In a previous ground-breaking article [3] Van Wijngaarden and Happer studied the problem of radiation transfer in the atmosphere in the absence of clouds, and hence in the absence of scattering, but in the presence of the five most abundant greenhouse gases water (H2O), carbon dioxide (CO2), ozone (O3), nitrous oxide (N2O) and methane (CH4). This study took satellite observations over a wide range of infrared frequencies as starting point. In the theoretical description the Schwarzschild Equation was solved and simulations of the experimental results were obtained for three regions on earth, viz. the Mediterranean, the Sahara, and Antarctica. The correspondence between experimental satellite data and the simulations was truly remarkable [3]. An assessment of this paper is also available [4]. A key result of this work lies in the saturation effects that occur when the concentration of greenhouse gases is increased.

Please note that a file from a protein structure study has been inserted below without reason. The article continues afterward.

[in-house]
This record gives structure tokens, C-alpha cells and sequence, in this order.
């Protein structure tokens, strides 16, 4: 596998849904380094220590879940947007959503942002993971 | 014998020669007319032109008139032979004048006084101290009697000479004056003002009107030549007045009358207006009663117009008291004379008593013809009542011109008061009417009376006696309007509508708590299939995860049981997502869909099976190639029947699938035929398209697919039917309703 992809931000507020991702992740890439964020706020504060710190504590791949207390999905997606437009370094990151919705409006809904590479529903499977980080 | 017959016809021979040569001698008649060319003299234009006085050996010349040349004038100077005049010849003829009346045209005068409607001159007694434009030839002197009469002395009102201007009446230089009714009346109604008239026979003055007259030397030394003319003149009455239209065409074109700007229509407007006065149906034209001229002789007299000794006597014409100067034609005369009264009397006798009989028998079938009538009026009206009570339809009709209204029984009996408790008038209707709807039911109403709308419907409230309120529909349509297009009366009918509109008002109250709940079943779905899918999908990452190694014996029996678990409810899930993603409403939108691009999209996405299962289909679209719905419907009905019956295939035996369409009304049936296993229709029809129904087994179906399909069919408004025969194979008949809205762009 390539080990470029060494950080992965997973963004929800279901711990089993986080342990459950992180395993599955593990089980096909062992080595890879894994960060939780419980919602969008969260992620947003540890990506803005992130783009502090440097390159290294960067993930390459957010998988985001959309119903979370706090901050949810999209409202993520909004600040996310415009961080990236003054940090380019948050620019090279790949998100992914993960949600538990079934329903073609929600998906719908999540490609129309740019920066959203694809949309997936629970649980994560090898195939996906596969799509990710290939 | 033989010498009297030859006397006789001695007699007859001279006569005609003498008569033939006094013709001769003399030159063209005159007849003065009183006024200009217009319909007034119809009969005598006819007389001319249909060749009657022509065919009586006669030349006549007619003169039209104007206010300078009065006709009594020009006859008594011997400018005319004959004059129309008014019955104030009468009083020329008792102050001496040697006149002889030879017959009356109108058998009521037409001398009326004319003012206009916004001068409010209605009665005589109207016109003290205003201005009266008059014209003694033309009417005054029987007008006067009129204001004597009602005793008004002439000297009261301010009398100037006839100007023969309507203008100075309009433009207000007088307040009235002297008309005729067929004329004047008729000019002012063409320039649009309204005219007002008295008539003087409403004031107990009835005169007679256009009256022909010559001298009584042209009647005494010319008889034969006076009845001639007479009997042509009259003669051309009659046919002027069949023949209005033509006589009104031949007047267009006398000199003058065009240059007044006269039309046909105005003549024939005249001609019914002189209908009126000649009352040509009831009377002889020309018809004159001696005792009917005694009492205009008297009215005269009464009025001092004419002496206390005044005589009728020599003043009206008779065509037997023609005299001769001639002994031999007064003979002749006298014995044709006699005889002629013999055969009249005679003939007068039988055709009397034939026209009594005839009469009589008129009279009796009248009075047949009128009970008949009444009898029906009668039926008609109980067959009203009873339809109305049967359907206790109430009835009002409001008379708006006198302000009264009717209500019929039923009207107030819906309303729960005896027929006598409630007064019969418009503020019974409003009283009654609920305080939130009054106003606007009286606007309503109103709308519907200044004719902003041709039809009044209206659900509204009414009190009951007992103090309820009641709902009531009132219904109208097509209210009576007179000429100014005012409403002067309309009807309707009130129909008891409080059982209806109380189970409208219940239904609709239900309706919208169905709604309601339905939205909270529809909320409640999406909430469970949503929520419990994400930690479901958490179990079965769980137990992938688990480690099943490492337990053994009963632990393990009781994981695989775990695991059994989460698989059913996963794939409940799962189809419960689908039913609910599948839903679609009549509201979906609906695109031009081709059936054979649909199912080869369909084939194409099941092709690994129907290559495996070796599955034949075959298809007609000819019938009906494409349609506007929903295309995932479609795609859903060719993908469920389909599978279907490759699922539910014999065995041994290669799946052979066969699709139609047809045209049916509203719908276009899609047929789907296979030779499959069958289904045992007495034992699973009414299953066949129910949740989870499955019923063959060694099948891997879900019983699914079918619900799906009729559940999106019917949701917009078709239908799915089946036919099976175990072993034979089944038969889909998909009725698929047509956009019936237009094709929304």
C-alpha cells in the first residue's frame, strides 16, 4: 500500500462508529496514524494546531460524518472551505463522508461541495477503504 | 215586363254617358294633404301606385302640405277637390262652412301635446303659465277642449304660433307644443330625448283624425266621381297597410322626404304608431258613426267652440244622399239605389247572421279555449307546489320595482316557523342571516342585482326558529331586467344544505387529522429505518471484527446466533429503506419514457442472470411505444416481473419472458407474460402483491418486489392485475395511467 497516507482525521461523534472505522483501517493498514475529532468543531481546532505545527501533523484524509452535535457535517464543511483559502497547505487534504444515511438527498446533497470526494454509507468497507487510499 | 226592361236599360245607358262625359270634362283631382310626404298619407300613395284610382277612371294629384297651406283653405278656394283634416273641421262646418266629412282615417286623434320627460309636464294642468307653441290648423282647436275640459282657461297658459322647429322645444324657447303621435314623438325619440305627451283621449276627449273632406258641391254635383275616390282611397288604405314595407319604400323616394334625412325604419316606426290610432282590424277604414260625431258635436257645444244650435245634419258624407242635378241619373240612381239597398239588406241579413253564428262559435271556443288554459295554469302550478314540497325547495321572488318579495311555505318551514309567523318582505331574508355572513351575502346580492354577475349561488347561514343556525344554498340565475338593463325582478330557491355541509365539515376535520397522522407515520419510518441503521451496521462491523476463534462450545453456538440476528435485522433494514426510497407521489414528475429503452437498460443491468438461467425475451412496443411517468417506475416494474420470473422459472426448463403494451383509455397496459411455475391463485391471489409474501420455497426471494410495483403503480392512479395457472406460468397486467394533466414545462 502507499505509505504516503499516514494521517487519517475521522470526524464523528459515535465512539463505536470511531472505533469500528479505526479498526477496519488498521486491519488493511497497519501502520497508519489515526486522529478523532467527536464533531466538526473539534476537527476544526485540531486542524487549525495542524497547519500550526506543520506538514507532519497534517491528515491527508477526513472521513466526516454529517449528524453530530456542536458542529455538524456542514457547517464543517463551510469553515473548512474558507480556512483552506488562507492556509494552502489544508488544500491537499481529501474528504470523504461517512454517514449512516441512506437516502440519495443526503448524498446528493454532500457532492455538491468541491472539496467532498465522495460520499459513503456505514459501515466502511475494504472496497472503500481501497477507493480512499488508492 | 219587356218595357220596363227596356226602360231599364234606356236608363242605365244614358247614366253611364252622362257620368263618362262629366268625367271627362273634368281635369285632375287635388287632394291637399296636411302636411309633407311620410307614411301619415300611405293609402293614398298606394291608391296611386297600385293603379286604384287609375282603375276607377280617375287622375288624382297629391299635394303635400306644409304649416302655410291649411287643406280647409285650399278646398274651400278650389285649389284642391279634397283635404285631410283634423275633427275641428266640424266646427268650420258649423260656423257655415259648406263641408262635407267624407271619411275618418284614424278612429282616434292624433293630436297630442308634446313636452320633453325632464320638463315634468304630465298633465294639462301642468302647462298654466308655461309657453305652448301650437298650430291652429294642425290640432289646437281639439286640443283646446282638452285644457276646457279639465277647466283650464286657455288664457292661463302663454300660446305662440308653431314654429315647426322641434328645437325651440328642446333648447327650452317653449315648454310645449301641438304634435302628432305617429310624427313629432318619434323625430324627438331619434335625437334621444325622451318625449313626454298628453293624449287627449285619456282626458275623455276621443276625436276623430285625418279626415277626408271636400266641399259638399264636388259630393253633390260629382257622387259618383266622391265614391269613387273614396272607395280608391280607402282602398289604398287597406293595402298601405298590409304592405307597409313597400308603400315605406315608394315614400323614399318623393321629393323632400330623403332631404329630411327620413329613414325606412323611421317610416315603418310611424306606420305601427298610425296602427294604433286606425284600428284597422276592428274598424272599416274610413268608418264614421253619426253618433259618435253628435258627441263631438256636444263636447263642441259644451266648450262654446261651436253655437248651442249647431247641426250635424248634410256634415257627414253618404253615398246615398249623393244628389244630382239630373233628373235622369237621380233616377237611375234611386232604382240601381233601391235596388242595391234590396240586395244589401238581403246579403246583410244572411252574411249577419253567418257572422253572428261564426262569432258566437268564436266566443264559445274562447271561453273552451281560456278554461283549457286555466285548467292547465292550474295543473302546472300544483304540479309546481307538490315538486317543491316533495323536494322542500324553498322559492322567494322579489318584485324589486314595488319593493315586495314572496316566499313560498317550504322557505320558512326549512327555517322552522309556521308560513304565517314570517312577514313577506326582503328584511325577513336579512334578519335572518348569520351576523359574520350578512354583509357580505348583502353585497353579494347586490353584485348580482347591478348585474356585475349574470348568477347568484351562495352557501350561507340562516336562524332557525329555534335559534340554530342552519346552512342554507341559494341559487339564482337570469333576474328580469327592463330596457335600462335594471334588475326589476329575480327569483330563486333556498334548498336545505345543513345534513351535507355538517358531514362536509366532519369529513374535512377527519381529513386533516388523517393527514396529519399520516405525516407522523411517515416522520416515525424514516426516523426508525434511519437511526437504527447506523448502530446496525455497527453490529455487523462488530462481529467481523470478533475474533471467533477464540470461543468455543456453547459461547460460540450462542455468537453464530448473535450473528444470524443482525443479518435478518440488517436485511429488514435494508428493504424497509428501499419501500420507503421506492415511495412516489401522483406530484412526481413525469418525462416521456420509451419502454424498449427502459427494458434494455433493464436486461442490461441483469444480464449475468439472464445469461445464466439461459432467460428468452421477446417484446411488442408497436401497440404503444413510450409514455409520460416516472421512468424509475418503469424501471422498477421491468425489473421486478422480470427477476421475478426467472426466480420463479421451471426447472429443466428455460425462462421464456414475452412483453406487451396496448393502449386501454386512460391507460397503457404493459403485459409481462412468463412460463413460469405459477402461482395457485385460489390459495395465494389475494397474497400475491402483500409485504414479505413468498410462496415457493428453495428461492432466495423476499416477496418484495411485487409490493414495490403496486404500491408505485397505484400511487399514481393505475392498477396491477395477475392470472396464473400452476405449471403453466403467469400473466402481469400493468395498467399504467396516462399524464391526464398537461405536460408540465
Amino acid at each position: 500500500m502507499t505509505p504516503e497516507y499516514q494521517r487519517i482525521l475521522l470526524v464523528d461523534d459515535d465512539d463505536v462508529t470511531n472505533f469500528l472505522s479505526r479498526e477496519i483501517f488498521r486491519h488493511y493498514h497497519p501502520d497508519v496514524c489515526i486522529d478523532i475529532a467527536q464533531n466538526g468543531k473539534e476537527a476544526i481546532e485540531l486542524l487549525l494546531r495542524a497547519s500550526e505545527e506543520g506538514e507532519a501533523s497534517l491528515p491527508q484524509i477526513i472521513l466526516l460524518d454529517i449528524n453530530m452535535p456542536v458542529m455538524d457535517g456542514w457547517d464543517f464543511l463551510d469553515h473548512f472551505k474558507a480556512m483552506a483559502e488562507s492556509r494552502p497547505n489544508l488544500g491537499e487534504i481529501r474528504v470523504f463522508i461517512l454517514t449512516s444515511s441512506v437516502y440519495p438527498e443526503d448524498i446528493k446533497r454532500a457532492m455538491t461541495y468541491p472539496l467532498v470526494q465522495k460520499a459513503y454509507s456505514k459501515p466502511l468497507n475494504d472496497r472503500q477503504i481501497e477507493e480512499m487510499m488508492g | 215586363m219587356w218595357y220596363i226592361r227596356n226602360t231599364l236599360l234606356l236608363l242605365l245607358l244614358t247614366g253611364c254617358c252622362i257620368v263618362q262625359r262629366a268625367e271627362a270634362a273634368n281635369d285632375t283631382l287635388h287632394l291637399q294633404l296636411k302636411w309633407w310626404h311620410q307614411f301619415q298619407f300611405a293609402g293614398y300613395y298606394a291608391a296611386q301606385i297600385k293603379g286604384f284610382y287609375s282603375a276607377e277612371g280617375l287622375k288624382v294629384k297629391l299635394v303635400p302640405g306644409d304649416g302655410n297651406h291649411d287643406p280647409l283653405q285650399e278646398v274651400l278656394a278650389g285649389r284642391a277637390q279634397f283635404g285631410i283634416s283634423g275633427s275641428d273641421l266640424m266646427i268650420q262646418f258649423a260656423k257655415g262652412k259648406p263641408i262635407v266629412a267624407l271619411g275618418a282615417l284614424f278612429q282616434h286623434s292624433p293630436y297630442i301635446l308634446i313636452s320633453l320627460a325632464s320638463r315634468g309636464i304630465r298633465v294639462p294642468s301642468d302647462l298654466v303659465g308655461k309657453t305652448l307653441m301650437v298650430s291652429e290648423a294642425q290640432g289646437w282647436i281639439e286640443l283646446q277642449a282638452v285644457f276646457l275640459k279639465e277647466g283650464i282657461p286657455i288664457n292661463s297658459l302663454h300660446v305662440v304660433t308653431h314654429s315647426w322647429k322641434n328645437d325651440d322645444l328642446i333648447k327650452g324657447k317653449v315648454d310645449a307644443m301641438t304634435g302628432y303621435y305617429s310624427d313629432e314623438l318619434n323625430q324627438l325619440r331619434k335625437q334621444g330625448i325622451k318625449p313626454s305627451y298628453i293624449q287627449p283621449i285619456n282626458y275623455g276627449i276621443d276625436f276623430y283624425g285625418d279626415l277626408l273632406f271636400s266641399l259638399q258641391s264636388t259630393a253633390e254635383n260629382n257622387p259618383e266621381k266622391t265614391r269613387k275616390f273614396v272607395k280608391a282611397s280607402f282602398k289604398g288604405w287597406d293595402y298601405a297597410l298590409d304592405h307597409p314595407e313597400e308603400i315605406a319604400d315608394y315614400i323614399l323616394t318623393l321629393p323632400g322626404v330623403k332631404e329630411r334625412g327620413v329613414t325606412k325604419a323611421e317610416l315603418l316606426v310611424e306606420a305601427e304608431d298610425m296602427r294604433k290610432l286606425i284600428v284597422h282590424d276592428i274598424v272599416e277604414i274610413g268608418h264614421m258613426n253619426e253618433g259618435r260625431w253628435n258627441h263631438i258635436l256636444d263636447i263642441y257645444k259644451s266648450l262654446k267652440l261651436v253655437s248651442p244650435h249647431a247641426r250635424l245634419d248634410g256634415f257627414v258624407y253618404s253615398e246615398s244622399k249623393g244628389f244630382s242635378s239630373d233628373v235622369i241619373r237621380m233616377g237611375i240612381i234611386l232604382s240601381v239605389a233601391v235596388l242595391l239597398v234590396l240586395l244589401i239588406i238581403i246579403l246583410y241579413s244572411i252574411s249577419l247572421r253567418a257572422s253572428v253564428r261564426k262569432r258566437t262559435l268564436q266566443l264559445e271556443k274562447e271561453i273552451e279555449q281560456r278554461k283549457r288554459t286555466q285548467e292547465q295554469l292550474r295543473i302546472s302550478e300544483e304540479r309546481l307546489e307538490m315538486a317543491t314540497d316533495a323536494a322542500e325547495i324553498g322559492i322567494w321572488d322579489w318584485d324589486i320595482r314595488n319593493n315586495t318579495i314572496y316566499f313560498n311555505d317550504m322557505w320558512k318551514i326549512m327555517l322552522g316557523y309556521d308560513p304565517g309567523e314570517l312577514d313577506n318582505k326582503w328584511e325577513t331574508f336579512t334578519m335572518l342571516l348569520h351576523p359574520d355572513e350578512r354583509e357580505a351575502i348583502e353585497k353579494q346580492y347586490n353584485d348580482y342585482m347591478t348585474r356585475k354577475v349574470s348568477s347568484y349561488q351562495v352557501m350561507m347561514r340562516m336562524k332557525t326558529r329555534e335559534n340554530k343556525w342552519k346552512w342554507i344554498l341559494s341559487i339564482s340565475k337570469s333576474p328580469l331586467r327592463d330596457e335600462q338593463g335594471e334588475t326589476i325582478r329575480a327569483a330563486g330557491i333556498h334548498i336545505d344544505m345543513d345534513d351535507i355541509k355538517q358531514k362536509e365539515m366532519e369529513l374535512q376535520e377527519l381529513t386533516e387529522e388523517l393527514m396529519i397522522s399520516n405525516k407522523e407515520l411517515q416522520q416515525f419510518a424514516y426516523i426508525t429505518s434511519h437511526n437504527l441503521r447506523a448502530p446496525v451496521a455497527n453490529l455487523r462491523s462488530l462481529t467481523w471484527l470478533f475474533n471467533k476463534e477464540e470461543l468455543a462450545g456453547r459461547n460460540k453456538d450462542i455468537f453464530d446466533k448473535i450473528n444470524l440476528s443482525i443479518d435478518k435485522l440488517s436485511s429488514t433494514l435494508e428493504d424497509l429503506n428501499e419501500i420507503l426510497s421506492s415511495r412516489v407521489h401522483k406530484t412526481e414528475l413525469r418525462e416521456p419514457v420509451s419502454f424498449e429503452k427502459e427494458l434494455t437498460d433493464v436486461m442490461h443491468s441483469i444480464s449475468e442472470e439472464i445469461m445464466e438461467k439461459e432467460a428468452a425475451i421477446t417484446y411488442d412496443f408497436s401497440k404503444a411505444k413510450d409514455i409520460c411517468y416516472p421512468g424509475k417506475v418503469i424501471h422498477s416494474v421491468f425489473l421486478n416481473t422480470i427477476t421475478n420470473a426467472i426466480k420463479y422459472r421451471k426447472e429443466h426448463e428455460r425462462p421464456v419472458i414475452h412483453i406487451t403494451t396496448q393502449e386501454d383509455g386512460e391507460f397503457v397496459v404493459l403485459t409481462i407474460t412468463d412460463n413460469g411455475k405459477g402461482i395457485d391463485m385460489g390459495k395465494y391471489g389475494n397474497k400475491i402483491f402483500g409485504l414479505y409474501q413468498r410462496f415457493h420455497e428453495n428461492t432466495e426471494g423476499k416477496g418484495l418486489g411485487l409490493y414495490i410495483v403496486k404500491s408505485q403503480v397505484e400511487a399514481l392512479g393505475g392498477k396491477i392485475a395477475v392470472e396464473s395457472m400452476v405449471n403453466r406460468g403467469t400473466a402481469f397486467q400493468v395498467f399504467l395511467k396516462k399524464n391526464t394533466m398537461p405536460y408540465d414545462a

Clouds are the Achilles heel of climate science because complicated scattering processes take place in clouds. Clouds can consist of water molecules that as a function of temperature and pressure occur as a variety of aggregates, ranging from single molecules in the gas phase to different oligomers and molecular ensembles in liquid and solid phases. Clouds can also contain particulate matter of many origins. All these aggregates and particles absorb and scatter infrared radiation at their own typical wavelengths. Scattering of radiation is a complicated phenomenon that depends to a large degree on the wavelength of the incident radiation and on the dimensions of the scattering particles. Well-known elastic scattering processes are Rayleigh scattering, where the wavelength is much larger than the particle size, and Mie scattering were the scatterers have a diameter similar to or larger than the wavelength of the incident light. The physics of radiation transfer under atmospheric conditions should therefore be considered in great detail.